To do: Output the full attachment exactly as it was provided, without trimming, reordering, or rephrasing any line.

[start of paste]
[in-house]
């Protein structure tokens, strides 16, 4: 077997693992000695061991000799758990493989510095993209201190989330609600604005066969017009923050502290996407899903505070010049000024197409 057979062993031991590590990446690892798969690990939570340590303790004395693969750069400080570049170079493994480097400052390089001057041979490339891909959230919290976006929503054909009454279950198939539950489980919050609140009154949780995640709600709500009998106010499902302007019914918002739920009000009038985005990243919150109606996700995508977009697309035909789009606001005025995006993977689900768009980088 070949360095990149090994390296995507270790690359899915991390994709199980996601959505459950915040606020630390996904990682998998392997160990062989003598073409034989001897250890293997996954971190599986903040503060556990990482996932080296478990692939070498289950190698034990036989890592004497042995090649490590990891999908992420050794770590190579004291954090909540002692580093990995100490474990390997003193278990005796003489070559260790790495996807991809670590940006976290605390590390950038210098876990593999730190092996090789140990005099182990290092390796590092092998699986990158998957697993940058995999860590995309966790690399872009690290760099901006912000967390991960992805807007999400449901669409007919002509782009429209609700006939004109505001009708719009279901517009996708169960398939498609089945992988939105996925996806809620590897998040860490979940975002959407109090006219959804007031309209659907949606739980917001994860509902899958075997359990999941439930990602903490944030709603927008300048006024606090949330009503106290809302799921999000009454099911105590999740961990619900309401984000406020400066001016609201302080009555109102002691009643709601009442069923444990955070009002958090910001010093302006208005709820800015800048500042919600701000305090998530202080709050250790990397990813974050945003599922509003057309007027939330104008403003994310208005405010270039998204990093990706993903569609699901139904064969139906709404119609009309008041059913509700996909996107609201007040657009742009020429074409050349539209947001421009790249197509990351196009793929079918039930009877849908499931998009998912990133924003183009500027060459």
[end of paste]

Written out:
[in-house]
């Protein structure tokens, strides 16, 4: 077997693992000695061991000799758990493989510095993209201190989330609600604005066969017009923050502290996407899903505070010049000024197409 057979062993031991590590990446690892798969690990939570340590303790004395693969750069400080570049170079493994480097400052390089001057041979490339891909959230919290976006929503054909009454279950198939539950489980919050609140009154949780995640709600709500009998106010499902302007019914918002739920009000009038985005990243919150109606996700995508977009697309035909789009606001005025995006993977689900768009980088 070949360095990149090994390296995507270790690359899915991390994709199980996601959505459950915040606020630390996904990682998998392997160990062989003598073409034989001897250890293997996954971190599986903040503060556990990482996932080296478990692939070498289950190698034990036989890592004497042995090649490590990891999908992420050794770590190579004291954090909540002692580093990995100490474990390997003193278990005796003489070559260790790495996807991809670590940006976290605390590390950038210098876990593999730190092996090789140990005099182990290092390796590092092998699986990158998957697993940058995999860590995309966790690399872009690290760099901006912000967390991960992805807007999400449901669409007919002509782009429209609700006939004109505001009708719009279901517009996708169960398939498609089945992988939105996925996806809620590897998040860490979940975002959407109090006219959804007031309209659907949606739980917001994860509902899958075997359990999941439930990602903490944030709603927008300048006024606090949330009503106290809302799921999000009454099911105590999740961990619900309401984000406020400066001016609201302080009555109102002691009643709601009442069923444990955070009002958090910001010093302006208005709820800015800048500042919600701000305090998530202080709050250790990397990813974050945003599922509003057309007027939330104008403003994310208005405010270039998204990093990706993903569609699901139904064969139906709404119609009309008041059913509700996909996107609201007040657009742009020429074409050349539209947001421009790249197509990351196009793929079918039930009877849908499931998009998912990133924003183009500027060459």